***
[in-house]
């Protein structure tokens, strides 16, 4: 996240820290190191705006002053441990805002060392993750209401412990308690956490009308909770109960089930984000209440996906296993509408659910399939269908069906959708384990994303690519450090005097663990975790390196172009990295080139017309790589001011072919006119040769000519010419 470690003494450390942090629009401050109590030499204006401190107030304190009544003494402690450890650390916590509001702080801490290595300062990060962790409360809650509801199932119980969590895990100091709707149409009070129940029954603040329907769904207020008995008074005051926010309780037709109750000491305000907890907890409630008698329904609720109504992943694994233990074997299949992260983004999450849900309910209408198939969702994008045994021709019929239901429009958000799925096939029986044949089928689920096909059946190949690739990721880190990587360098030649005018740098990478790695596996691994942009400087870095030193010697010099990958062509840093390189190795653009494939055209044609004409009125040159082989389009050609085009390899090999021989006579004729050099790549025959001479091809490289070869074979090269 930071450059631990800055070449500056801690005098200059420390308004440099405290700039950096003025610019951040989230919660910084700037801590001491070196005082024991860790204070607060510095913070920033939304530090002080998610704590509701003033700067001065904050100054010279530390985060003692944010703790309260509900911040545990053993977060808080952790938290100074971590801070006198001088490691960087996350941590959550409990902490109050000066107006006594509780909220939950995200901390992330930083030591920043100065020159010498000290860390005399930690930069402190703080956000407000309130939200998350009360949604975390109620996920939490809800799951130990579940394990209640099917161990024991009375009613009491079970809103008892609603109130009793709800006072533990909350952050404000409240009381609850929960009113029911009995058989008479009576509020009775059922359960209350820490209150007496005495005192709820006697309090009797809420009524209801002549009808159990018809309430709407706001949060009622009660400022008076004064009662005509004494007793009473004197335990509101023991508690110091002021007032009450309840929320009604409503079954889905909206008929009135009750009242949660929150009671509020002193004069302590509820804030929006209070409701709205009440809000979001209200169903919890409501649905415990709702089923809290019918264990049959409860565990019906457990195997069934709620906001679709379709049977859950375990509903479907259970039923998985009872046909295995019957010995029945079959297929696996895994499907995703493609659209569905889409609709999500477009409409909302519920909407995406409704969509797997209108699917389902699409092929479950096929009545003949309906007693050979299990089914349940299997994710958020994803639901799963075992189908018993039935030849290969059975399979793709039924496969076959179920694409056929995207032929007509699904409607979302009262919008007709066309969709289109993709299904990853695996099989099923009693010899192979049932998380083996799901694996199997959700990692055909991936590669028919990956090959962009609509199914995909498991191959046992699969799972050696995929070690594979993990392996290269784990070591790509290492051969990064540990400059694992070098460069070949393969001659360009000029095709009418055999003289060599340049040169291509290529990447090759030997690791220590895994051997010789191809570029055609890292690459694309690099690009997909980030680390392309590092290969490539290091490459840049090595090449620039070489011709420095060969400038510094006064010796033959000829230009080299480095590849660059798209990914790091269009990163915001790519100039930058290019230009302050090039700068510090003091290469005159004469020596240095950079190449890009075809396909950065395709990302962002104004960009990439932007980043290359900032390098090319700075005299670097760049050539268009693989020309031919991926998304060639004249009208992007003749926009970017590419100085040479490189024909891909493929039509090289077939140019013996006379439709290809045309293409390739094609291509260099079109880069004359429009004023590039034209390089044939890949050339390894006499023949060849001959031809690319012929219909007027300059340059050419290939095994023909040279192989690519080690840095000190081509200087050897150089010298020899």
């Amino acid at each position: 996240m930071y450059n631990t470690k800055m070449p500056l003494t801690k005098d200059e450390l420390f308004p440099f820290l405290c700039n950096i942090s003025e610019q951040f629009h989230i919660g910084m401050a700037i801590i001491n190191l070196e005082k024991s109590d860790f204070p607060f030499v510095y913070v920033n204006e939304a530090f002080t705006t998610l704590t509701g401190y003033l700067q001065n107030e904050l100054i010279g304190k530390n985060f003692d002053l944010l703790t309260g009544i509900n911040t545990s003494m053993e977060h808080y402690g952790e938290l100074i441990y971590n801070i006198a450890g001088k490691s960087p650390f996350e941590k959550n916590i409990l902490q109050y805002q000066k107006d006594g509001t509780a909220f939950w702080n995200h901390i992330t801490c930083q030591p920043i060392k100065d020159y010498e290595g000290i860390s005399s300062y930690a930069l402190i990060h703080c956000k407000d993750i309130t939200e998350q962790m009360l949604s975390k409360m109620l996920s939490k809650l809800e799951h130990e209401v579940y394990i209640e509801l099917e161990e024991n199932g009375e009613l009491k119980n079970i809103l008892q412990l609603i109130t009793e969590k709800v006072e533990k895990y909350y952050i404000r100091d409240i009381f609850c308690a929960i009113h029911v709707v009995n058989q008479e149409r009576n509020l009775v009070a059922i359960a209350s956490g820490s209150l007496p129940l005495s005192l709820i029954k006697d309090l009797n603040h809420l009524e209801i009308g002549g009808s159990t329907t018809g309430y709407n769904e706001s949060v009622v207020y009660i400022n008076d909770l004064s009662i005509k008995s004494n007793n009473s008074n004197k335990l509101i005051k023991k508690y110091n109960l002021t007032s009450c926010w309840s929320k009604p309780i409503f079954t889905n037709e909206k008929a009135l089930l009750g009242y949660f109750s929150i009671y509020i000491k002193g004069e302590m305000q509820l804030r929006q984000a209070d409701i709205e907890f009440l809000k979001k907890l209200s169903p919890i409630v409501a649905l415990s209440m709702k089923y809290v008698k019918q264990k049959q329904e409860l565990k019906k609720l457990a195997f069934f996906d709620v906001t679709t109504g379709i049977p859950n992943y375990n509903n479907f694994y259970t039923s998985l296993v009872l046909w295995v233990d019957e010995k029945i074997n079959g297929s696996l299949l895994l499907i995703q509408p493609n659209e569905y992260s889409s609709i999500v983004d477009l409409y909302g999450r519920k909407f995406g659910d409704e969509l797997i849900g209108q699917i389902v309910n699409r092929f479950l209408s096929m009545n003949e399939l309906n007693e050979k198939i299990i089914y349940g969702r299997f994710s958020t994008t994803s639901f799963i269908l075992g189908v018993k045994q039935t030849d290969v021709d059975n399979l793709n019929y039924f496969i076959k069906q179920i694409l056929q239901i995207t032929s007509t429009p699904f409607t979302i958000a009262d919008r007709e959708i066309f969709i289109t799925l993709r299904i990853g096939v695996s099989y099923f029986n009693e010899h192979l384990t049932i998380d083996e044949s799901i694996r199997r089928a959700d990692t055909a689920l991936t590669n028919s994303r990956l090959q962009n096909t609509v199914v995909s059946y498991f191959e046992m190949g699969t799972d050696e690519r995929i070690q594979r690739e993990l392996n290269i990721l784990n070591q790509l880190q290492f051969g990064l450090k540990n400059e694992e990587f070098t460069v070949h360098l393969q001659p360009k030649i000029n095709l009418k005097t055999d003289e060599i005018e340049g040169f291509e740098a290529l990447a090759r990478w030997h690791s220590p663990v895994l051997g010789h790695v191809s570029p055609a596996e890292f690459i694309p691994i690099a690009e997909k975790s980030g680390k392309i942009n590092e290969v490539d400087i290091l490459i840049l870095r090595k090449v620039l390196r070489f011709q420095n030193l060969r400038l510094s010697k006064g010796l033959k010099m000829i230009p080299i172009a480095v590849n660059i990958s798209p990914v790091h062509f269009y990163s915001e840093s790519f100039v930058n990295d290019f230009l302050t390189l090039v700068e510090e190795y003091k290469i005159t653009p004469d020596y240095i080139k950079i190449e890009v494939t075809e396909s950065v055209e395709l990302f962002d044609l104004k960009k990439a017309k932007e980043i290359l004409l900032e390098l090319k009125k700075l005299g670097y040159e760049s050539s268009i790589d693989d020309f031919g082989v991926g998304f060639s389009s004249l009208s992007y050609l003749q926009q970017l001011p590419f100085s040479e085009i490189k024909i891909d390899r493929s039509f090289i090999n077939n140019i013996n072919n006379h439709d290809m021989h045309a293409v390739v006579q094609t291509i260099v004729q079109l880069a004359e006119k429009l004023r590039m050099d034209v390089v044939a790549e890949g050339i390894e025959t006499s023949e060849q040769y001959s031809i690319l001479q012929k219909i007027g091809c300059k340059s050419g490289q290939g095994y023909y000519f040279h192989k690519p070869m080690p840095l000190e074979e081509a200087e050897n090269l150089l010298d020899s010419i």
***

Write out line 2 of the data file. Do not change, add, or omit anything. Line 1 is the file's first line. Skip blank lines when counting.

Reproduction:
């Protein structure tokens, strides 16, 4: 996240820290190191705006002053441990805002060392993750209401412990308690956490009308909770109960089930984000209440996906296993509408659910399939269908069906959708384990994303690519450090005097663990975790390196172009990295080139017309790589001011072919006119040769000519010419 470690003494450390942090629009401050109590030499204006401190107030304190009544003494402690450890650390916590509001702080801490290595300062990060962790409360809650509801199932119980969590895990100091709707149409009070129940029954603040329907769904207020008995008074005051926010309780037709109750000491305000907890907890409630008698329904609720109504992943694994233990074997299949992260983004999450849900309910209408198939969702994008045994021709019929239901429009958000799925096939029986044949089928689920096909059946190949690739990721880190990587360098030649005018740098990478790695596996691994942009400087870095030193010697010099990958062509840093390189190795653009494939055209044609004409009125040159082989389009050609085009390899090999021989006579004729050099790549025959001479091809490289070869074979090269 930071450059631990800055070449500056801690005098200059420390308004440099405290700039950096003025610019951040989230919660910084700037801590001491070196005082024991860790204070607060510095913070920033939304530090002080998610704590509701003033700067001065904050100054010279530390985060003692944010703790309260509900911040545990053993977060808080952790938290100074971590801070006198001088490691960087996350941590959550409990902490109050000066107006006594509780909220939950995200901390992330930083030591920043100065020159010498000290860390005399930690930069402190703080956000407000309130939200998350009360949604975390109620996920939490809800799951130990579940394990209640099917161990024991009375009613009491079970809103008892609603109130009793709800006072533990909350952050404000409240009381609850929960009113029911009995058989008479009576509020009775059922359960209350820490209150007496005495005192709820006697309090009797809420009524209801002549009808159990018809309430709407706001949060009622009660400022008076004064009662005509004494007793009473004197335990509101023991508690110091002021007032009450309840929320009604409503079954889905909206008929009135009750009242949660929150009671509020002193004069302590509820804030929006209070409701709205009440809000979001209200169903919890409501649905415990709702089923809290019918264990049959409860565990019906457990195997069934709620906001679709379709049977859950375990509903479907259970039923998985009872046909295995019957010995029945079959297929696996895994499907995703493609659209569905889409609709999500477009409409909302519920909407995406409704969509797997209108699917389902699409092929479950096929009545003949309906007693050979299990089914349940299997994710958020994803639901799963075992189908018993039935030849290969059975399979793709039924496969076959179920694409056929995207032929007509699904409607979302009262919008007709066309969709289109993709299904990853695996099989099923009693010899192979049932998380083996799901694996199997959700990692055909991936590669028919990956090959962009609509199914995909498991191959046992699969799972050696995929070690594979993990392996290269784990070591790509290492051969990064540990400059694992070098460069070949393969001659360009000029095709009418055999003289060599340049040169291509290529990447090759030997690791220590895994051997010789191809570029055609890292690459694309690099690009997909980030680390392309590092290969490539290091490459840049090595090449620039070489011709420095060969400038510094006064010796033959000829230009080299480095590849660059798209990914790091269009990163915001790519100039930058290019230009302050090039700068510090003091290469005159004469020596240095950079190449890009075809396909950065395709990302962002104004960009990439932007980043290359900032390098090319700075005299670097760049050539268009693989020309031919991926998304060639004249009208992007003749926009970017590419100085040479490189024909891909493929039509090289077939140019013996006379439709290809045309293409390739094609291509260099079109880069004359429009004023590039034209390089044939890949050339390894006499023949060849001959031809690319012929219909007027300059340059050419290939095994023909040279192989690519080690840095000190081509200087050897150089010298020899």